Matt Bartkowski: ‘I know when I play well; I know when I play bad’
|05.10.14 at 12:22 am ET|
If the Bruins advance past this round, the chatter about Dennis Seidenberg will inevitably grow louder and louder. Until Seidenberg does come back — if that ever happens this postseason — the Bruins will make due with either Matt Bartkowski or Andrej Meszaros in their lineup. Both have been given their shot at points this postseason, and both have struggled to establish a stranglehold on the position.
All things considered, Bartkowski is a superior player to Meszaros. He skates better and he’s stronger, but he’s struggled since returning to the lineup after missing the first two games of the first round with the flu.
Bartkowski had rough showings in Games 4 and 5 of that series, and a Game 1 performance against the Canadiens that saw him take two penalties (the first of which was on a Dale Weise dive, the second of which was a penalty he took in double overtime), Claude Julien opted to play Meszaros over him in Games 2 and 3. Meszaros predictably struggled and saw a blocked shot of his end up going the other way for the game-winning goal in Game 3, so Bartkowski was put back in for Thursday’s Game 4.
Back and forth, in and out, and still looking to regain the form he had before he was sick. Despite being the class clown of Boston’s blueline when it comes to his sense of humor, Bartkowski is generally pretty blunt when it comes to assessing his work. As such, he doesn’t fret about whether he’ll be in the lineup from game to game.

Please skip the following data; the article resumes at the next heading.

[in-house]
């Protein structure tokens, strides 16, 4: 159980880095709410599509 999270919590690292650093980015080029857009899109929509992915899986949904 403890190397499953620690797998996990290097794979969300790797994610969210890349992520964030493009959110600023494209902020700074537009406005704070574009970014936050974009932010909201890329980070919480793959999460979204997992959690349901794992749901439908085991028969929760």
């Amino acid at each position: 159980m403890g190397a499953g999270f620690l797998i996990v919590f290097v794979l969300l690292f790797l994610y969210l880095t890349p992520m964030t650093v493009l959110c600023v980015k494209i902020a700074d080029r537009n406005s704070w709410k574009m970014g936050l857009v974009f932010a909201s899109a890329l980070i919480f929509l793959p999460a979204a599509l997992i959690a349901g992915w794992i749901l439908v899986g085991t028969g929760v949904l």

“I mean, I kind of know if I’m going to be in or not,” Bartkowski said. “I know when I play well; I know when I play bad.”
So what did he think of Game 1?
“I don’t know,” he said. “I don’t even remember, to be honest.”
Earlier in the week, Peter Chiarelli suggested that Bartkowski had “got out of sync a little bit” after returning from the flu, but the player says he doesn’t want to use his early postseason illness as an excuse for his play of late. Since he’s been in, Bartowski said, he’s been fine physically.
“I just wasn’t playing to my potential,” he said of his play.
If he’s OK physically, he still needs to bring a sharper game to the ice. He’s been caught out of position and he’s struggled to knock guys off of pucks. At points, Bartkowski’s been more prone to taking himself out of the play than the player he’s defending.
Though neither he nor Meszaros are slam-dunks, it’s worth remembering that Bartkowski was a hesitant player early on in his NHL career because he didn’t want to make mistakes in his brief NHL stints. Knowing a bad performance means a trip to the press box might add some of those jitters Bartkowski used to face. Then again, it’s been three seasons since he’s gotten his first taste of the NHL and he has since established himself as someone who would be a regular NHL blueliner on most teams, so there’s a good enough chance he’s outgrown all of that.
Remember, it was just a year ago that Bartkowski had scored in Game 7 of the first round and went on to perform well in the second round against the Rangers with Boston’s blue line banged up. Bartkowski has shown in the past that he can play in the postseason, but the Bruins could use a reminder.
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